Despite the increasing adoption of insulin pumps and continuous glucose monitoring devices, most people with type 1 diabetes do not achieve their glycemic goals1. This could be related to a lack of expertise or inadequate time for clinicians to analyze complex sensor-augmented pump data. We tested whether frequent insulin dose adjustments guided by an automated artificial intelligence-based decision support system (AI-DSS) is as effective and safe as those guided by physicians in controlling glucose levels. ADVICE4U was a six-month, multicenter, multinational, parallel, randomized controlled, non-inferiority trial in 108 participants with type 1 diabetes, aged 10–21 years and using insulin pump therapy (ClinicalTrials.gov no. NCT03003806). Participants were randomized 1:1 to receive remote insulin dose adjustment every three weeks guided by either an AI-DSS, (AI-DSS arm, n = 54) or by physicians (physician arm, n = 54). The results for the primary efficacy measure—the percentage of time spent within the target glucose range (70–180 mg dl−1 (3.9–10.0 mmol l−1))—in the AI-DSS arm were statistically non-inferior to those in the physician arm (50.2 ± 11.1% versus 51.6 ± 11.3%, respectively, P < 1 × 10−7). The percentage of readings below 54 mg dl−1 (<3.0 mmol l−1) within the AI-DSS arm was statistically non-inferior to that in the physician arm (1.3 ± 1.4% versus 1.0 ± 0.9%, respectively, P < 0.0001). Three severe adverse events related to diabetes (two severe hypoglycemia, one diabetic ketoacidosis) were reported in the physician arm and none in the AI-DSS arm. In conclusion, use of an automated decision support tool for optimizing insulin pump settings was non-inferior to intensive insulin titration provided by physicians from specialized academic diabetes centers.
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Any requests for raw data (that is, glucose levels, insulin delivery, de-identified patient characteristics) will be reviewed by the NextDREAM consortium steering committee, which comprises the principal investigators of the different sites participating in this study. Applications for non-commercial use only will be considered and should be sent to the corresponding author (M.P.). Applications should outline how the specific use of the data would catalyze considerable advancement in the treatment and management of type 1 diabetes or improve care for those living with type 1 diabetes, including the specific purpose of developing therapies and technology that can be used by patients to help manage their disease and improve their health outcomes. Any data that can be shared will need approval from the NextDREAM consortium steering committee and a Material Transfer Agreement in place. All data shared will be de-identified.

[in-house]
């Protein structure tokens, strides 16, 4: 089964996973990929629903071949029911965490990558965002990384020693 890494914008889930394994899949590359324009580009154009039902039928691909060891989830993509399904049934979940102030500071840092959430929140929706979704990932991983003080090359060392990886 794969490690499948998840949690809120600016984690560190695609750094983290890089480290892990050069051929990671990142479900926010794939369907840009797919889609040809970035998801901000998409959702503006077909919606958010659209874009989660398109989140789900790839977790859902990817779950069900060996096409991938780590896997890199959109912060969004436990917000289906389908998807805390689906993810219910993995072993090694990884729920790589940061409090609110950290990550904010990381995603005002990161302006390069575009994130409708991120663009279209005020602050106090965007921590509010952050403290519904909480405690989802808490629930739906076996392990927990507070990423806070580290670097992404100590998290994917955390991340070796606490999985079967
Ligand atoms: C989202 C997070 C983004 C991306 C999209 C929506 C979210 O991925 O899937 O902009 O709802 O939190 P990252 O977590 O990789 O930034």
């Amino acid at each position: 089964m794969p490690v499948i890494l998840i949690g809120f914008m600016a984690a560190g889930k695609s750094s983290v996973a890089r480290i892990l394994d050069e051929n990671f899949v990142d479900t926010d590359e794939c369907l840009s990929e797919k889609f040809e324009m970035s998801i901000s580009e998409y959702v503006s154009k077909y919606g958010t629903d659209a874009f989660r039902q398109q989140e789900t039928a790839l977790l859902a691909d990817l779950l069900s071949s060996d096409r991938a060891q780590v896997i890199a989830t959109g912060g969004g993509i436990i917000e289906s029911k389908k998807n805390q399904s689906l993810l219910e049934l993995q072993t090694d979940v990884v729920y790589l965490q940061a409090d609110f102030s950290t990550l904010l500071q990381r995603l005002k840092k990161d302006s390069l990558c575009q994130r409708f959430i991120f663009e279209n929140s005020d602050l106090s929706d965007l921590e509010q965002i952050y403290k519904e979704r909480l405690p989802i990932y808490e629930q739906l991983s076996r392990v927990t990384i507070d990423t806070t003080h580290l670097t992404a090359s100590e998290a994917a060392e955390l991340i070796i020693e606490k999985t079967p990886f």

The code cannot be made available due to proprietary reasons.
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We thank the following colleagues for assistance in the study: David Steinberg and Sigal Fleishman of Tel Aviv University for the statistical analysis; the Data and Safety Monitoring Board (DSMB) members: David Maahs, Larry Fox, Jan Bolinder, and the study statistician David Steinberg; Clinlogix, Contract Research Organization: Ksenia Keller, Oliver Hautz, Hiroko Griffin, Jean-Luc Baeriswyl, Christian Dierker, Daniel Rider, Andrew Milczarek, Jennifer M. Kratz, Vanessa Okonkwo; DreaMed Diabetes Ltd: Eran Atlas, Ido Muller, Eran Agmon, Daniel Koch, Yaron Matiash, Tomer Segall, Anat Cohen, Moshe Lev, Igal Shtudiner; Glooko, Inc: Dave Conn, Jeff Chang, Holly McGarraugh, Makenzie Wells, Shannon Gillum-Collins, A.-J. Boyer; Prof. Katharine Barnard, PhD CPsychol AFBPsS, Bournemouth University, Bournemouth, UK BHR Ltd, Portsmouth, UK for developing the ‘Healthcare Professionals Post-Intervention Survey’. We also thank Chris Parkin for his assistance in editing this manuscript. We thank the patients and their families for their participation. Funding for the study was provided by The Leona M. and Harry B. Helmsley Charitable Trust through DreaMed Diabetes Ltd grant no. 2016PG-T1D050. The trial was conducted in collaboration with DreaMed Diabetes Ltd, which provided the DreaMed Advisor Pro, offered technical support to the sites and generated the glucose and insulin data from Glooko system uploads for statistical analysis by an external statistician. Glooko provided the Glooko Platform for the sites, conducted training and offered technical support. Dexcom provided the CGM devices (Dexcom G5) free of charge. DexCom had no role in the trial conduct. Insulet supplied six discounted Omnipod pumps. The DreaMed Advisor Pro development was funded by DreaMed Diabetes Ltd in addition to support from a grant by The Leona M. and Harry B. Helmsley Charitable Trust.